A few introductory words: I intend to do a writeup on Bob Black, but for the moment haven’t been able to find enough biographical information about him to do so (any suggestions welcome). What I do know about him is that he is an anarchist writer who in 1977 began a poster project under the name “The Last International”; I’ve typed in the text of my favourite of this poster series here. Black is probably best-known for writing a pamphlet called The Abolition of Work. None of Bob Black’s writings are copyrighted, and he invites copying in any form, “as long as you spell my name right.” Also note that he retains the same P.O.Box and welcomes correspondence. “I will answer all interesting mail, and most of the rest.”

Theses on Groucho Marxism

THE LAST INTERNATIONAL
P.O.Box 3142
Albany, NY 12203-0142

1

Groucho Marxism, the theory of comedic revolution, is much more than a blueprint for crass struggle: like a red light in a window, it illuminates humanity’s inevitable destiny, the déclassé society. G-Marxism is the theory of permanent revelry. (Down boy! There, that’s a good dogma.)

2

The example of the Marx Brothers themselves shows the unity of Marxist theory and practice (for instance, when Groucho insults somebody while Harpo picks his pocket). Moreover, Marxism is dialectical (isn’t Chico the classic dialect comedian?). Comedians who fail to synthesize theory and practice (to say nothing of those who fail to sin at all) are un-Marxist. Subsequent comedians, failing to grasp that separation is “the discrete charm of the bourgeoisie,” have lapsed into mere pratfalls on the one hand, and mere prattle on the other.

3

Because G-Marxism is practical, its achievements can never be reduced to mere humor, entertainment, or even “art.” (The aesthetes, after all, are less interested in the appreciation of art than in art that appreciates.) After a genuine Marxist sees a Marx Brothers movie, he tells himself, “If you think that was funny, take a look at your life!”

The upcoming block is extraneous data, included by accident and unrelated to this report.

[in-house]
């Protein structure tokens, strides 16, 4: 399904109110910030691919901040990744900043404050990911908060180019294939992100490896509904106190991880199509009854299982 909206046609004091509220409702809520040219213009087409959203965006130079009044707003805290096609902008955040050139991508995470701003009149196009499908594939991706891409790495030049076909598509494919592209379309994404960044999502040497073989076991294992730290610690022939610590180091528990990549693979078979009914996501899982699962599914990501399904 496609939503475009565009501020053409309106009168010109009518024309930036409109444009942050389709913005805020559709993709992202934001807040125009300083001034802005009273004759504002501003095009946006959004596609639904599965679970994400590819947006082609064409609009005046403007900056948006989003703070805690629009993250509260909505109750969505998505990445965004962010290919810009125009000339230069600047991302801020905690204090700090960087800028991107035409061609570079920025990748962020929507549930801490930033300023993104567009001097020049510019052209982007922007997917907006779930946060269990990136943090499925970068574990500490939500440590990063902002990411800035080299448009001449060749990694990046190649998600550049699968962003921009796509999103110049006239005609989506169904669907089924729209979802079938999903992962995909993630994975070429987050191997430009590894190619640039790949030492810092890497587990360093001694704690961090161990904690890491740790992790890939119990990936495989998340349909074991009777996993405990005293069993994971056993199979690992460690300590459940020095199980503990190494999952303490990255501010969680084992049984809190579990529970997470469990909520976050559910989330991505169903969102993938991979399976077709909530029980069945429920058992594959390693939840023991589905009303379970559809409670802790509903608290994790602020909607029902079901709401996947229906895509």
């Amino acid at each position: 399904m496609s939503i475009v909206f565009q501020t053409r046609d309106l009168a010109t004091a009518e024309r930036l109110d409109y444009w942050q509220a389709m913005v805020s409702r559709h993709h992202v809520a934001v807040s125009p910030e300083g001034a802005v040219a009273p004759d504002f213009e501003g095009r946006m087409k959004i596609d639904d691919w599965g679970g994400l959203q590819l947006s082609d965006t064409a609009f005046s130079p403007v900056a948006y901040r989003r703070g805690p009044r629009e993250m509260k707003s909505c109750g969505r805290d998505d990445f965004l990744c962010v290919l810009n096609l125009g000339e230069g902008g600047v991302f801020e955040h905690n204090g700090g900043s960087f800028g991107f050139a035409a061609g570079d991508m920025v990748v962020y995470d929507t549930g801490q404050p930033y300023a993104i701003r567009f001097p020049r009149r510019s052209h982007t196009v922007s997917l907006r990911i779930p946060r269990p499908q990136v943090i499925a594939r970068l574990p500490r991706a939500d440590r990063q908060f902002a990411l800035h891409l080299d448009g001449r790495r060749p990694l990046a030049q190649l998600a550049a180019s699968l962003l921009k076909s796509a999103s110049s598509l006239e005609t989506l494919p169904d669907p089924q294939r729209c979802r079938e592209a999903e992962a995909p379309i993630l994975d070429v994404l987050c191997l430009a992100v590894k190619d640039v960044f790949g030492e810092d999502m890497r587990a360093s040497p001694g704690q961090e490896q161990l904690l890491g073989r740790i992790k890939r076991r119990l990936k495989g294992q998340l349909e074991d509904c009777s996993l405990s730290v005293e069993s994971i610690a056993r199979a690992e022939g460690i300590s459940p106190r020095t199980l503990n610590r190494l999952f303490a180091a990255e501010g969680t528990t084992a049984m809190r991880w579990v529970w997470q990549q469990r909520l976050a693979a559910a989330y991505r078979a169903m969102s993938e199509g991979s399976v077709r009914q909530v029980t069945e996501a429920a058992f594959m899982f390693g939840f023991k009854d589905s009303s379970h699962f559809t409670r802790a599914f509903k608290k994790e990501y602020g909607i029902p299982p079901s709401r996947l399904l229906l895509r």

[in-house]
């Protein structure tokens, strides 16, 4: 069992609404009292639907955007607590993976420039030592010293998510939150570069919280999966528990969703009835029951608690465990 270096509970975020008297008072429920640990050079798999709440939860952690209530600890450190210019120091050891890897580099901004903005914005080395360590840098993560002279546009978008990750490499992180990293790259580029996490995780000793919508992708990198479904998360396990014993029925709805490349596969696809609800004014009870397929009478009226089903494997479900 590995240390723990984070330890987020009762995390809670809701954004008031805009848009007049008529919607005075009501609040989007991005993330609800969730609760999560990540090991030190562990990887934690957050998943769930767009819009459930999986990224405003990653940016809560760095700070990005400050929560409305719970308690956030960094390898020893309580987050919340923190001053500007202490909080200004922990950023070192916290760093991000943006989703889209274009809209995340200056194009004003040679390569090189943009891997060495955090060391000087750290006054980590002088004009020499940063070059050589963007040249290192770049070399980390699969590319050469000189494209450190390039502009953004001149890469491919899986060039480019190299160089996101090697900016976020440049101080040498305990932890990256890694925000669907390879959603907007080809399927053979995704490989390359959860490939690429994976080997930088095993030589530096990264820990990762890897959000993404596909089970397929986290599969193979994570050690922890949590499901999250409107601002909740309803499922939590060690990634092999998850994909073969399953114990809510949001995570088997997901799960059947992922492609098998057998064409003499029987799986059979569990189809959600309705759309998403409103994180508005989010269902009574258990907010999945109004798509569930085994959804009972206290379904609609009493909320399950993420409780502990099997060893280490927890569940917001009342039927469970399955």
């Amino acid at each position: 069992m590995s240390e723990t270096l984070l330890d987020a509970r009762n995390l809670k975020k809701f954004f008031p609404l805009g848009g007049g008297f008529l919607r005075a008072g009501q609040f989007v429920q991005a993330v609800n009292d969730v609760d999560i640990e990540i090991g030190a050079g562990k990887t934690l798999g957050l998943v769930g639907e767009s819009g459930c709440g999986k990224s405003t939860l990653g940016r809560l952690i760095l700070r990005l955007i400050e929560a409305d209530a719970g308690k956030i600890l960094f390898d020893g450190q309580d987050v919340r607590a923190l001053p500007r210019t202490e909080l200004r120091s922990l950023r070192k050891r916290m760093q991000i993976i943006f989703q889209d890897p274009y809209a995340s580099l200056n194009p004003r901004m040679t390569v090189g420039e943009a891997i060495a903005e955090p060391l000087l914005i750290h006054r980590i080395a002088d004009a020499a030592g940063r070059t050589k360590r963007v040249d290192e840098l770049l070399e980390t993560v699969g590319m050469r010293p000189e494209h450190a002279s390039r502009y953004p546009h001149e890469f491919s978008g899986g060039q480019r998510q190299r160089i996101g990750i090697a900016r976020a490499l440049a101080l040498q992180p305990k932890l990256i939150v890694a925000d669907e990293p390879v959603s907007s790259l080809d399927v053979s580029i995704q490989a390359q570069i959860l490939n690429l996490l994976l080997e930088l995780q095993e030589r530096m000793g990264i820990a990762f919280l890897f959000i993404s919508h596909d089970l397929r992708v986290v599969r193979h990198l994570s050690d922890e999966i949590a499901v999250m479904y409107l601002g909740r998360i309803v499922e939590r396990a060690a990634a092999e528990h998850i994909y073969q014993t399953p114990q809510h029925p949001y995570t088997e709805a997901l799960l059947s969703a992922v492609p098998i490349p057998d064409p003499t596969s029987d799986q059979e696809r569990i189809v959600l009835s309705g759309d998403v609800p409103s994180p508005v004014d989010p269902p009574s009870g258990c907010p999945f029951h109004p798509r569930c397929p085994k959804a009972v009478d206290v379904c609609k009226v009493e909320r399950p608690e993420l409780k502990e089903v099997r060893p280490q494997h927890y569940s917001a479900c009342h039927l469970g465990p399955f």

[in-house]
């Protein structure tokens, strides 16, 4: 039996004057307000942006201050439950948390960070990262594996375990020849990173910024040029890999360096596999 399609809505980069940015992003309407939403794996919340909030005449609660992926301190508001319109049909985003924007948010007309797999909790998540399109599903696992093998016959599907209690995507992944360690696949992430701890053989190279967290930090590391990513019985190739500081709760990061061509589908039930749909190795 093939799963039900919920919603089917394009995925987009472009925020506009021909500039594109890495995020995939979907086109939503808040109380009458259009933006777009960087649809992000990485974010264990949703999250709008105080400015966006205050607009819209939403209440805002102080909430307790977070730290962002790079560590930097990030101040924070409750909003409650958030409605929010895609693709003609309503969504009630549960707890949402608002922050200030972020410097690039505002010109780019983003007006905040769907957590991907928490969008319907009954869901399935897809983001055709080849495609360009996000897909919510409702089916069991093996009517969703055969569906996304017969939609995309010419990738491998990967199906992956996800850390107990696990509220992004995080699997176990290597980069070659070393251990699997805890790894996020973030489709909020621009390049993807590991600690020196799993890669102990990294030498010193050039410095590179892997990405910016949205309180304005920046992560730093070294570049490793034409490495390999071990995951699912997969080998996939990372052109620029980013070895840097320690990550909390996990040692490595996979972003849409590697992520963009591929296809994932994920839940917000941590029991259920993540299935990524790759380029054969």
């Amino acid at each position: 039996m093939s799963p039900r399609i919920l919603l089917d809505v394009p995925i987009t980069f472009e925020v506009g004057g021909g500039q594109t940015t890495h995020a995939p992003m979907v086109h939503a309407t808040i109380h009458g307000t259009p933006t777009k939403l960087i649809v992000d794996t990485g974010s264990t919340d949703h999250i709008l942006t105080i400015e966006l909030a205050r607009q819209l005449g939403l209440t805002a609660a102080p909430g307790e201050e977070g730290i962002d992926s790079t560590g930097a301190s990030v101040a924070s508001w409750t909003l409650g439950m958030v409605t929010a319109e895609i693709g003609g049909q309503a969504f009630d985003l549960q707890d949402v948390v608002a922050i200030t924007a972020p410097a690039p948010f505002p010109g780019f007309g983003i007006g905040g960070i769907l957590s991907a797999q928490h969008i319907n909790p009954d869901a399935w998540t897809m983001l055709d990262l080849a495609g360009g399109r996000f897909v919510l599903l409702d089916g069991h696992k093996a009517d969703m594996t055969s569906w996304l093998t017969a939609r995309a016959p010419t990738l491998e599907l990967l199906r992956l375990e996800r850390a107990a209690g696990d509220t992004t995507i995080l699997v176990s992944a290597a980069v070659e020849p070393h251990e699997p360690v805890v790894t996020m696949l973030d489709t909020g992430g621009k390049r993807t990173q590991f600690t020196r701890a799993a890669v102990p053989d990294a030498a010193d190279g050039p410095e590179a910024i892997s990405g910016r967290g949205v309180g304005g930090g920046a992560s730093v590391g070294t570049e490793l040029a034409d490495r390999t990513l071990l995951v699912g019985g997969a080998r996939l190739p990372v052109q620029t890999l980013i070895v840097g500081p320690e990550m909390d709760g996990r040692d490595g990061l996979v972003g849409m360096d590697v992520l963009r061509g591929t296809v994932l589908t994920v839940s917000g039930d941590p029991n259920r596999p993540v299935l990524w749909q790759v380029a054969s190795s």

4

Contemporary G-Marxists must resolutely denounce the imitative, vulgar “Marxism” of The Three Stooges, Monty Python, and Bugs Bunny. Instead of vulgar Marxism, we must return to authentic Marxist vulgarity. Rectumification is likewise in order for those deluded comrades who think “the correct line” is what the cop makes them walk when he pulls them over.

5

Class-conscious Marxists (that is, Marxists who are conscious that they have no class) must spurn the anemic, trendy, narcisstic “comedy” of comedic revisionists like Woody Allen and Jules Feiffer. Already the comedic revolution has superseded mere neurosis—it’s ludic but not ludicrous, discriminating but not discriminatory, militant but not military, and adventurous but not adventurist. Marxists realize that today you have to look into a funhouse mirror to see the way.

6

Although not entirely lacking in glimmers of Marxist insight, socialist (sur)realism must be distinguished from G-Marxism. It is true that Salvador Dali once gave Harpo a harp made out of barbed wire; however there is no evidence that Harpo ever played it.

7

Above all, it is essential to renounce and revile all comedic sectarianism such as that of the equine Trots. As is well known, Groucho repeatedly proposed sex but opposed sects. For Groucho, then, there was a difference between being a Trot and being hot to trot. Further, the Trot slogan “Wages for Horsework” smacks of reform, not revelry. Trot efforts to claim A Day at the Races and Horsefeathers for their tendency must be indignantly rejected: in truth, National Velvet is more their speed.

8

The burning issue confronting G-Marxists today is the party question, which—naïve, reductionist “Marxists” to the contrary—is more than just “Why wasn’t I invited?” That never stopped Groucho! Marxists need their own disciplined vanguard party, since they’re rarely welcome at anybody else’s.

9

Guided by the Marxist dogmas of misbehaviorism and hysterical materialism, inevitably the masses will embrace not only G-Marxism, but also each other.

10

Groucho Marxism, then, is the tour de farce of comedy. As Harpo is reliably reported to have said:

 

 

 

In other words, comedy is riotous or it is nothing! So much to do, so many to do it! On your Marx, get set—go!

BORED AGAIN? Why not rattle your cage? I propose a dialog of the disaffected, a conspiracy of the equals, a politics of pleasure. Ours is the anomic power of negative thinking and corrosive laughter. The unruly amongst the institutionalised have only themselves—and possibly each other. Let’s confer. The choice is sedition or sedation. Any number can play.

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